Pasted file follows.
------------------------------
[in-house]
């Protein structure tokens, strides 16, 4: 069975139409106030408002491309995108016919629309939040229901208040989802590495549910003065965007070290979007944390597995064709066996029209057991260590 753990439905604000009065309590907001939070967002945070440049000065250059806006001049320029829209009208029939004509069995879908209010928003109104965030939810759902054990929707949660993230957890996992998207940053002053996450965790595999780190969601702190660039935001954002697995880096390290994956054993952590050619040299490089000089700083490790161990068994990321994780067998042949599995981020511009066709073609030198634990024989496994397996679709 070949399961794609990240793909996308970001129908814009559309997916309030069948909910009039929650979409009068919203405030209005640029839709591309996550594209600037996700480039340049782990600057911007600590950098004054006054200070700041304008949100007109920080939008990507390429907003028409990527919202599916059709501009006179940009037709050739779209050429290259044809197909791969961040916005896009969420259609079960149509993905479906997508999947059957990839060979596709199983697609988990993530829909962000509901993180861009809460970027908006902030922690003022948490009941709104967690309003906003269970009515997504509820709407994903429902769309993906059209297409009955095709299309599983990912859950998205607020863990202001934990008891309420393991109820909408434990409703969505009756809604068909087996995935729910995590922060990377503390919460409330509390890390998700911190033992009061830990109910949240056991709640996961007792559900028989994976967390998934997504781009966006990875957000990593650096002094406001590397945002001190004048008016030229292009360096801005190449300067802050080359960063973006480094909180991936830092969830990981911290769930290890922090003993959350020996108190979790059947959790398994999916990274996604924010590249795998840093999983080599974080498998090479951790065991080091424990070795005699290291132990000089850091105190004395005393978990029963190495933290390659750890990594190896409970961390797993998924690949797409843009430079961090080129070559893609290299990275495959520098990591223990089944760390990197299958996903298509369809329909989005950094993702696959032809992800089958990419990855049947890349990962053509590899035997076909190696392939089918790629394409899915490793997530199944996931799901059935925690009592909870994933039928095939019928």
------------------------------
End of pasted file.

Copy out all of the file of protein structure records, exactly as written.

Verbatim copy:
[in-house]
């Protein structure tokens, strides 16, 4: 069975139409106030408002491309995108016919629309939040229901208040989802590495549910003065965007070290979007944390597995064709066996029209057991260590 753990439905604000009065309590907001939070967002945070440049000065250059806006001049320029829209009208029939004509069995879908209010928003109104965030939810759902054990929707949660993230957890996992998207940053002053996450965790595999780190969601702190660039935001954002697995880096390290994956054993952590050619040299490089000089700083490790161990068994990321994780067998042949599995981020511009066709073609030198634990024989496994397996679709 070949399961794609990240793909996308970001129908814009559309997916309030069948909910009039929650979409009068919203405030209005640029839709591309996550594209600037996700480039340049782990600057911007600590950098004054006054200070700041304008949100007109920080939008990507390429907003028409990527919202599916059709501009006179940009037709050739779209050429290259044809197909791969961040916005896009969420259609079960149509993905479906997508999947059957990839060979596709199983697609988990993530829909962000509901993180861009809460970027908006902030922690003022948490009941709104967690309003906003269970009515997504509820709407994903429902769309993906059209297409009955095709299309599983990912859950998205607020863990202001934990008891309420393991109820909408434990409703969505009756809604068909087996995935729910995590922060990377503390919460409330509390890390998700911190033992009061830990109910949240056991709640996961007792559900028989994976967390998934997504781009966006990875957000990593650096002094406001590397945002001190004048008016030229292009360096801005190449300067802050080359960063973006480094909180991936830092969830990981911290769930290890922090003993959350020996108190979790059947959790398994999916990274996604924010590249795998840093999983080599974080498998090479951790065991080091424990070795005699290291132990000089850091105190004395005393978990029963190495933290390659750890990594190896409970961390797993998924690949797409843009430079961090080129070559893609290299990275495959520098990591223990089944760390990197299958996903298509369809329909989005950094993702696959032809992800089958990419990855049947890349990962053509590899035997076909190696392939089918790629394409899915490793997530199944996931799901059935925690009592909870994933039928095939019928």